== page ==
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by Jay Fichialos

This is one of those jobs where having the right tool makes all the difference. So if you don't have a pivot bushing replacement tool get one from a friend or, for members of LCUSA, borrow one from the club exchange.

First things first, how do you know your engine bushings need replacement? Two factors generally lead to replacement, first dry rot cracking in the rubber, as the rubber ages it becomes brittle and provides less and less shock absorption. The second factor the leads to the bushing needing to be replaced is when the rubber is pinched or fails at the top allowing the engine to pitch abnormally to one side. Both of these problems are the result of age and its effect on the exposed rubber. Luckily the remedy is an easy 45-60 minute job.

If the engine is still in the bike you'll need to remove the rear floorboards (although the job could probably be done with the floorboards on, I think it opens up a bit more room to work). Next remove the engine pivot bolt allowing the engine to swing down, it's a tight fit but the work can be done from this point. If the engine is out of the frame your all set, in either case at this point your ready to begin removing the old bushings, first attach the outer sleeve over the bushing, run the bolt through the center and on the inside attach the smaller cylinder drift that matches the inner diameter of the bushing. With a wrench and/or ratchet on both sides draw the old bushing out.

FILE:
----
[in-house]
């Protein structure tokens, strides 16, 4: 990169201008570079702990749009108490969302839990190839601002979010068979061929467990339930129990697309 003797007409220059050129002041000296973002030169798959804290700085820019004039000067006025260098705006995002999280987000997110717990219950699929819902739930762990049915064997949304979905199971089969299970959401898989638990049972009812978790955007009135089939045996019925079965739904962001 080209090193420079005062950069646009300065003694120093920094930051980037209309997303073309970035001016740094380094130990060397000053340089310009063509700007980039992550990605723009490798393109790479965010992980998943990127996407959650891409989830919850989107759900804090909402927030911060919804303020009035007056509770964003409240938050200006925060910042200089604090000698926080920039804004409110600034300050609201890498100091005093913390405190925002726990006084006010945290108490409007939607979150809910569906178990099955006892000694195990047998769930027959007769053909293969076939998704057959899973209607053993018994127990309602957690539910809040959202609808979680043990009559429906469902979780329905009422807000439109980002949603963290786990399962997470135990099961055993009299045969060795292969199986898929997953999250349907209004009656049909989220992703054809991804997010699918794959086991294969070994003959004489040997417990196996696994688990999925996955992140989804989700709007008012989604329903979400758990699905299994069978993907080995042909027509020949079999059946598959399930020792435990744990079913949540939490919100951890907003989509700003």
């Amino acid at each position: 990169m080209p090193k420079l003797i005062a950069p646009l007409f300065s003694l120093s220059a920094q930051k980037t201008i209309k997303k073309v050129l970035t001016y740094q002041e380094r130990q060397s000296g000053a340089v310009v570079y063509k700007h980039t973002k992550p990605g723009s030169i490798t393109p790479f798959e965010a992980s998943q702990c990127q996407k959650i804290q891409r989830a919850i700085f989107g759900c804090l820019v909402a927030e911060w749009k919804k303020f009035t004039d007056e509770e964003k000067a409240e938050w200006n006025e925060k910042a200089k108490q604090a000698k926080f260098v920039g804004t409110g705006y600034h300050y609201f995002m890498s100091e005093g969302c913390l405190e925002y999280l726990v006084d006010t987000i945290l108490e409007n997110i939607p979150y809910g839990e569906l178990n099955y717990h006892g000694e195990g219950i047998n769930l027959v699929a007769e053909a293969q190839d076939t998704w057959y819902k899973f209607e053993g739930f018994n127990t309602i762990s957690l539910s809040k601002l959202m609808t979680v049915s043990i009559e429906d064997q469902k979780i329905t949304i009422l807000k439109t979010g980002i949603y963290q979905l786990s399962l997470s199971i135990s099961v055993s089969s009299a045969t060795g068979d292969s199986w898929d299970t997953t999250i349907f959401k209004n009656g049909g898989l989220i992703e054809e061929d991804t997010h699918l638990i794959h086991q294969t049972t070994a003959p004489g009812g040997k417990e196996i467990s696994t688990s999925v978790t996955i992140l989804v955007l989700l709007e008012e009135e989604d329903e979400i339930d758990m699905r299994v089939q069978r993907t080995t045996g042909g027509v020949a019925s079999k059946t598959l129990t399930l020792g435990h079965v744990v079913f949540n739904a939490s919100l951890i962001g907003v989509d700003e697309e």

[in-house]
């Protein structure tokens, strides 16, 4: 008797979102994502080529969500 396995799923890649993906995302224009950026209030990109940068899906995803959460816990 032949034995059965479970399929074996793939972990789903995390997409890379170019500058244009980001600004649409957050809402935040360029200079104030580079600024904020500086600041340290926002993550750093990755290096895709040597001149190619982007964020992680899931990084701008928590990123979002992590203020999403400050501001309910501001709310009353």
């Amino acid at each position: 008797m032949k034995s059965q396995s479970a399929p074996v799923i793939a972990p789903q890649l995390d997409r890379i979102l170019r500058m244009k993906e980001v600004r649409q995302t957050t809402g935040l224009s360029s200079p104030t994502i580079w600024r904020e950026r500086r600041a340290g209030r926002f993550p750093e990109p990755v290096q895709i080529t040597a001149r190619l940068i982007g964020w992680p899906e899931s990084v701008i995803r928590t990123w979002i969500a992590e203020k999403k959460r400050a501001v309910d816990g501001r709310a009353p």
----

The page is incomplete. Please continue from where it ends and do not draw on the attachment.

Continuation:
Your a quarter of the way done and probably 10 minutes into the job. Now take your new bushing and align it to the engine bracket. You want to make sure the first hole in the rubber of the bushing is at three o'clock or just below and the other holes follow counter clockwise, this is very important if you want the engine to ride correctly and avoid transmitting vibration to the frame. When you have the holes lined up correctly you want to press the bushing in the hole straight so that as you begin to pull the bushing into place it's not at a angle straining the pivot arm and potentially damaging it. Once everything is in place and lined up, attach the large drift to the outside of the bushing and the dished drift to the inside, thread with the bolt and draw the new bushing into place.

Repeat the procedure on the other side and the job is done. Reattach the engine to the frame and your ready to go. The new bushings should last another 20-30 years of use. Many thanks to MB Developments for the tools. ◊◊◊


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